>It seems that every four years, I have this inner turmoil that is brought on by the greatest sporting event in the world. Growing up as the son of immigrant parents, I experience what most _______________-Americans (insert ethnicity of your choice) feel at international sports competitions be it the Olympics or the World Cup. Who do you root for? I’ve had friends ask me this hesitantly trying to be as sensitive as possible. They don’t want to make me feel un-American, yet they don’t want to just ignore my ethnic heritage. In fact, I think most _________-Americans feel this confusion, yet few will admit to it.
The tension is that in every way I am American except for the fact that my parents and thus my ethnic heritage are Korean. So as much as Korea is sometimes a mystery to me, I still feel this attachment to my traditions and my roots, and sometimes I feel as though my roots are what really distinguishes my journey from other Americans. So I root for South Korea. In addition, there is a communal spirit that being American misses. Maybe it’s because of the ‘melting pot’ nature of what it means to be an American vs. the homogeneity of being Korean, but there’s something so natural and life-giving being with other Koreans as you cheer (in distinctly Korean ways complete with timed rhythmic hand claps), dress in red, and celebrate together. Imagine a rowdy gathering for the Blackhawks as they won the Stanley Cup, but on a larger scale like a nation or a people group. That’s the connectedness and pride you feel when rooting for Korea whether or not other Koreans are in the room.
At the same time, I’m here in the U.S. It’s my life, and it’s my home. It’s more of a home to me than Korea will ever be (even having lived in Korea for just over a year), and so I cheer for the U.S. Perhaps there’s also a ‘rooting for the underdog’ allure that I like, but for whatever it’s worth. I cheer for the U.S. whether or not other Americans are in the room.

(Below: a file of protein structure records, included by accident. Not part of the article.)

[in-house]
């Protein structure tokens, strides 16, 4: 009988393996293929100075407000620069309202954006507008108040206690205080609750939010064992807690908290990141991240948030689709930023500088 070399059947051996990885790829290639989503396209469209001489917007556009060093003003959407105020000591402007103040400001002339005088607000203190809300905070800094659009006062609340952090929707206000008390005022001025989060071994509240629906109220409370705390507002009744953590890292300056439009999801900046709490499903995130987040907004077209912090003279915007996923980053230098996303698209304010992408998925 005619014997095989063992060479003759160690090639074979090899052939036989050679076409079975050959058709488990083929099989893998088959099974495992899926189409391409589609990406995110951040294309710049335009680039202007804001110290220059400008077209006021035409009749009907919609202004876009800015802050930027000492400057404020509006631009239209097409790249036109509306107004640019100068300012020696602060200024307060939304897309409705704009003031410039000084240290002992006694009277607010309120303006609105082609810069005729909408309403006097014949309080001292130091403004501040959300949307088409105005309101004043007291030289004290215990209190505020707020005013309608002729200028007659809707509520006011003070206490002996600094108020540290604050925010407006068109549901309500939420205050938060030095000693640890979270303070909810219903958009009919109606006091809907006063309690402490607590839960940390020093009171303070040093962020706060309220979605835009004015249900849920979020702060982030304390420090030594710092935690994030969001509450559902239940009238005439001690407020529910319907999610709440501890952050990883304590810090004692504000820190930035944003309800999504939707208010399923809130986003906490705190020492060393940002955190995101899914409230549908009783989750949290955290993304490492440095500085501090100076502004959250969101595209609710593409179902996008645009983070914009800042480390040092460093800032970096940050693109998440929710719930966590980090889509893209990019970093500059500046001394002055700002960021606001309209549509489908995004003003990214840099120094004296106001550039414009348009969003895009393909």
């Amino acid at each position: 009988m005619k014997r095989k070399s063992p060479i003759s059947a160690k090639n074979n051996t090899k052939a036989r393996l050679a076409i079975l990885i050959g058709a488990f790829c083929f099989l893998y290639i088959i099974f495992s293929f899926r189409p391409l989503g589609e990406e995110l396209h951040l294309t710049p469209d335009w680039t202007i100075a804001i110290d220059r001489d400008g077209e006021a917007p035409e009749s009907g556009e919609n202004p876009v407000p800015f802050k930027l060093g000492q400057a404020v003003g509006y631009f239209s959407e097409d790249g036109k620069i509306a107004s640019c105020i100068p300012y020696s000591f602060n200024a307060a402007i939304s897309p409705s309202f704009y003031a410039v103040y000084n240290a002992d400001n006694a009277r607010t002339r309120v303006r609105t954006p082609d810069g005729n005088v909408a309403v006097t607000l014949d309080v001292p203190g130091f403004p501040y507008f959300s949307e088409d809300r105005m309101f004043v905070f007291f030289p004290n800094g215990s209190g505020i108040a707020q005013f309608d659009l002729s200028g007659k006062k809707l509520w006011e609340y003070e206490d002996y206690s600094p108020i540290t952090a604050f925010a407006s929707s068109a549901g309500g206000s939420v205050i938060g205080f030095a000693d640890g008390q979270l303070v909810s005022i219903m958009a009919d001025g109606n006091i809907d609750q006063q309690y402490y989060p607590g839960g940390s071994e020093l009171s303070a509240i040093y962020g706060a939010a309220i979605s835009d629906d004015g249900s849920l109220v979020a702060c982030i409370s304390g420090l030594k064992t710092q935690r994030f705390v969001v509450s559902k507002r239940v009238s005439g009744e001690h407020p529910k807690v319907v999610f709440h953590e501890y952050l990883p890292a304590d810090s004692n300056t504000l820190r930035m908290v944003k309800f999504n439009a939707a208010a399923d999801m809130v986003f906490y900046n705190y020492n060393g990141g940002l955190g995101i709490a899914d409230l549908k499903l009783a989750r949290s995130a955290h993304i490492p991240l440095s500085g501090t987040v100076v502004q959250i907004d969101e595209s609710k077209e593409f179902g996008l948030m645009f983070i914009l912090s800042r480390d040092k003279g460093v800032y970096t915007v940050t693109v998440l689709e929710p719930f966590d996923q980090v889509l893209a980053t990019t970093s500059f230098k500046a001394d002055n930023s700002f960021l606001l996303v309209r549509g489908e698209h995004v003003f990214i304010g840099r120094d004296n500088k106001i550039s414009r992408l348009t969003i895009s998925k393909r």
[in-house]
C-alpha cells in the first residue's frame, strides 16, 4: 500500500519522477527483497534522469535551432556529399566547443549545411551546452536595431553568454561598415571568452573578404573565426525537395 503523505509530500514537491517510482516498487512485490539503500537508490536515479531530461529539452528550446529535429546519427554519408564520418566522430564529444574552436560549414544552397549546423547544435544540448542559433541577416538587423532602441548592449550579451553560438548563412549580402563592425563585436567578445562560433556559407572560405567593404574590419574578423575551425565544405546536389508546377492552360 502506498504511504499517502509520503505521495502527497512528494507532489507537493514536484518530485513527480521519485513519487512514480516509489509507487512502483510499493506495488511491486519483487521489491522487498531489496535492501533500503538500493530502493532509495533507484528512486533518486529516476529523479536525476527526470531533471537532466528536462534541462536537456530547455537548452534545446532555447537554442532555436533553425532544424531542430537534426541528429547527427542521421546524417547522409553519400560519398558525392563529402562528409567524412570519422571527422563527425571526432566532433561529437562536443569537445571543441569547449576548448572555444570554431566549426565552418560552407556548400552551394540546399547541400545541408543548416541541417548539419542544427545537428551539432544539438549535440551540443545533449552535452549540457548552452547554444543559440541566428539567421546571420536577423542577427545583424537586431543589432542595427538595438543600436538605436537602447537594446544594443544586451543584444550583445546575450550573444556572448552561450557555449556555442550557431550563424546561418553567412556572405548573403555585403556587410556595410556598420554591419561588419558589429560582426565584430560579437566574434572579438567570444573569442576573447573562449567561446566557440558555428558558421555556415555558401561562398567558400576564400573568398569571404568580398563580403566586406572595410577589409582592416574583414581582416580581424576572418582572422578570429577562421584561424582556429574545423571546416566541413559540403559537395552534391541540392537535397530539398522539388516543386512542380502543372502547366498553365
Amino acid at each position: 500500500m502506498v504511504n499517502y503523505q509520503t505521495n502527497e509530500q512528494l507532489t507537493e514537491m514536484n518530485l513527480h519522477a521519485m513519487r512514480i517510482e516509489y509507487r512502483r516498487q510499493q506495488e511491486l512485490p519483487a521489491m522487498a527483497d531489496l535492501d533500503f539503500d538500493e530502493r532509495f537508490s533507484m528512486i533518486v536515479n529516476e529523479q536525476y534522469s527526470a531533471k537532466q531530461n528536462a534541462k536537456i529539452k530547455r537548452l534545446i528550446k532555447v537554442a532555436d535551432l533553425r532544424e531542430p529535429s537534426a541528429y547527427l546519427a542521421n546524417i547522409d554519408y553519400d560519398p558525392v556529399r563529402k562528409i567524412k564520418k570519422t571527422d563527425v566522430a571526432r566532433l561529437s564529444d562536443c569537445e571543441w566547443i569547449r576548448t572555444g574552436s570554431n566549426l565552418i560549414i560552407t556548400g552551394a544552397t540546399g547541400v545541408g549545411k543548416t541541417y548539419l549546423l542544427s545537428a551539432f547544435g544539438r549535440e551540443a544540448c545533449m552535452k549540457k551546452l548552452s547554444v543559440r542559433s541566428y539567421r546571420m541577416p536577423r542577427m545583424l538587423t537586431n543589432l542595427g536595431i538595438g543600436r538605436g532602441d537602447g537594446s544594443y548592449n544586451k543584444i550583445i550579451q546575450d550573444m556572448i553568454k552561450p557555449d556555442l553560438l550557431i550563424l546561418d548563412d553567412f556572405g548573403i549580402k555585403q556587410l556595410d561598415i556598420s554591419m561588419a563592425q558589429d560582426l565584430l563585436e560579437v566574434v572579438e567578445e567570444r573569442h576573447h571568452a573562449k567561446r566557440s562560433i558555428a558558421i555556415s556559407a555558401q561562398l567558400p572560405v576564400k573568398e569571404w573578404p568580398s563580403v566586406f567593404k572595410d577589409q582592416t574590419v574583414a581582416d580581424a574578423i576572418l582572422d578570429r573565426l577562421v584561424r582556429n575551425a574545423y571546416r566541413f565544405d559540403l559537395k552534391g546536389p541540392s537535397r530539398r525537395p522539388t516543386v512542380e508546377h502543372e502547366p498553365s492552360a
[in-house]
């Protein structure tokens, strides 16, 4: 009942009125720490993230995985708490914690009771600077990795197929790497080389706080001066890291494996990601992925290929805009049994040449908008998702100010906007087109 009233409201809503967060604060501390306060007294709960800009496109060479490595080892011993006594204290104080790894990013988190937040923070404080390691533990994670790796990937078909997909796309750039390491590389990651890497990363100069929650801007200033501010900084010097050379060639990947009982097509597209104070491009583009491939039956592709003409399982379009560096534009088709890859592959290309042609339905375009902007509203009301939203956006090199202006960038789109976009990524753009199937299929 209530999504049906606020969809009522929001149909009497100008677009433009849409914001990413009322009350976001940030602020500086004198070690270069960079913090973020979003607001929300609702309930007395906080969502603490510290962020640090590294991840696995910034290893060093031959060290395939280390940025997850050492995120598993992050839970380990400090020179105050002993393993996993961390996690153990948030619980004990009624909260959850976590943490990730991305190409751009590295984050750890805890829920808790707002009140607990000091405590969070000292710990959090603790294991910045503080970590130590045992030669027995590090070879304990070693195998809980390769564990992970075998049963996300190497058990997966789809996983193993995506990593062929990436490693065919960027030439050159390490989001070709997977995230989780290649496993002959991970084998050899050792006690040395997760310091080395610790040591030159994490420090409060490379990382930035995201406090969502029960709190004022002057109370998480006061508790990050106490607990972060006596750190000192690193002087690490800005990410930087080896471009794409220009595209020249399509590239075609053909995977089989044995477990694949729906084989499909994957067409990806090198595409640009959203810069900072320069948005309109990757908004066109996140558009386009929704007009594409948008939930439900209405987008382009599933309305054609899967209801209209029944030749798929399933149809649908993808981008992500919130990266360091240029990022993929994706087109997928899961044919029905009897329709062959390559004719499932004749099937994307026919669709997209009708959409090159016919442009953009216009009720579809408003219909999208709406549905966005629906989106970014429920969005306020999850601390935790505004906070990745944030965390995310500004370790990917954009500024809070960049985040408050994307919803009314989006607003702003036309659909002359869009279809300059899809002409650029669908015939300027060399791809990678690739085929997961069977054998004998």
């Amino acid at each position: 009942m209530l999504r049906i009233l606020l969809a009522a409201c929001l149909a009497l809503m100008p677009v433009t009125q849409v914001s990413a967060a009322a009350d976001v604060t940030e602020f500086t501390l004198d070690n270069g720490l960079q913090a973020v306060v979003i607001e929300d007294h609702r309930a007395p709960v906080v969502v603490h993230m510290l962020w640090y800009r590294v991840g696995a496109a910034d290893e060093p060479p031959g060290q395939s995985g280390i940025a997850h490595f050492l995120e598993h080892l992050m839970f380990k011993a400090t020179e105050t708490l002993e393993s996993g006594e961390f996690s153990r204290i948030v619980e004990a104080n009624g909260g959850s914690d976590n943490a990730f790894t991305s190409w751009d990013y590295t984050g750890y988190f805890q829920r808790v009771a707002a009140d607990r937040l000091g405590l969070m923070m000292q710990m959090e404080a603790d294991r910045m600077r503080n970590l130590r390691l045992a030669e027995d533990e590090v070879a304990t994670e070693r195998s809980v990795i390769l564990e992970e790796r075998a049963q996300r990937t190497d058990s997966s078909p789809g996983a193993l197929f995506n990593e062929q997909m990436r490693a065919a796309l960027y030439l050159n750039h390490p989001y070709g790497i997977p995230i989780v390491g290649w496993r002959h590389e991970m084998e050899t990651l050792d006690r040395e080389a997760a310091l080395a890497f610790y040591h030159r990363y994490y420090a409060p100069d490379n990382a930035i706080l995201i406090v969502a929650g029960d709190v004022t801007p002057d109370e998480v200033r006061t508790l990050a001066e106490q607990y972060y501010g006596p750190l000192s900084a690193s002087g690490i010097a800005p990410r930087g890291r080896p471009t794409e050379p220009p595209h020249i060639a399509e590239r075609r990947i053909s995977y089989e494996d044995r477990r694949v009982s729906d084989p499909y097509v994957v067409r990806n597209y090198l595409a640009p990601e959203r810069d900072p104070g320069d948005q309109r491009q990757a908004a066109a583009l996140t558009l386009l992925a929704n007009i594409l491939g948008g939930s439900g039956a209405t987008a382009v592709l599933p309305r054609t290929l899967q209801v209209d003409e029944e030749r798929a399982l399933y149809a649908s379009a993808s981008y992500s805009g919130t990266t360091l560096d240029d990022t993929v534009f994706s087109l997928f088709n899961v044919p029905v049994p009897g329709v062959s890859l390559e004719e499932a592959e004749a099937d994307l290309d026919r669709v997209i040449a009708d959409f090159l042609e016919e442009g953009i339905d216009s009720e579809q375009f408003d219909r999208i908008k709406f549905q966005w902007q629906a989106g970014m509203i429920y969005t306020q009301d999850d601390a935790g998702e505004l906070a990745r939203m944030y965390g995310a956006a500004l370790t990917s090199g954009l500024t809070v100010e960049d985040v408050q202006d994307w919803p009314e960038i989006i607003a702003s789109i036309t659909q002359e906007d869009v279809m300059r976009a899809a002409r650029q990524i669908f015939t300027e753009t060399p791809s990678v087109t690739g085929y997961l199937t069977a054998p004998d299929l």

The tension comes when Korea plays the U.S! The last time that happened (that I can vividly remember) was in 2002 when the U.S. played Korea to a 1-1 draw. You can only imagine the turmoil I felt during that game. Let’s just say it was the most exhausting game I’ve ever watched – rooting for both teams.
This tension that I feel reminds me of my true citizenship. Paul speaks about it in Phil 3:20 – “But we are citizens of heaven, where the Lord Jesus Christ lives. And we are eagerly waiting for him to return as our Savior.” All of this tension reminds me of the tension I ought to feel here on the earth. In reality, though I am a citizen of the U.S., I am a citizen of a heavenly kingdom, a kingdom that is moving forward and outward reclaiming land under its rightful king, inaugurated by its rightful Lord, Jesus.
It plays out like this: though I live in the U.S., I still have a tug for the Motherland. Though I live on the earth, I still have a share in the kingdom. I live on the earth, and in a certain existential measure, it IS home. So I work and take part in this world, rooting for its renewal and remaking all the while cheering and rooting for my deeper attachments. Every World Cup, I am reminded of this tension that while I live here, my attachment, my roots, are in another place, and I long for that place. I can’t wait for the day when the two become fully one with no more tension, no more confusion, no exhaustion!
Until then, I’ll keep wearing my Copa America U.S. Jersey, and my South Korea jersey…just not at the same time.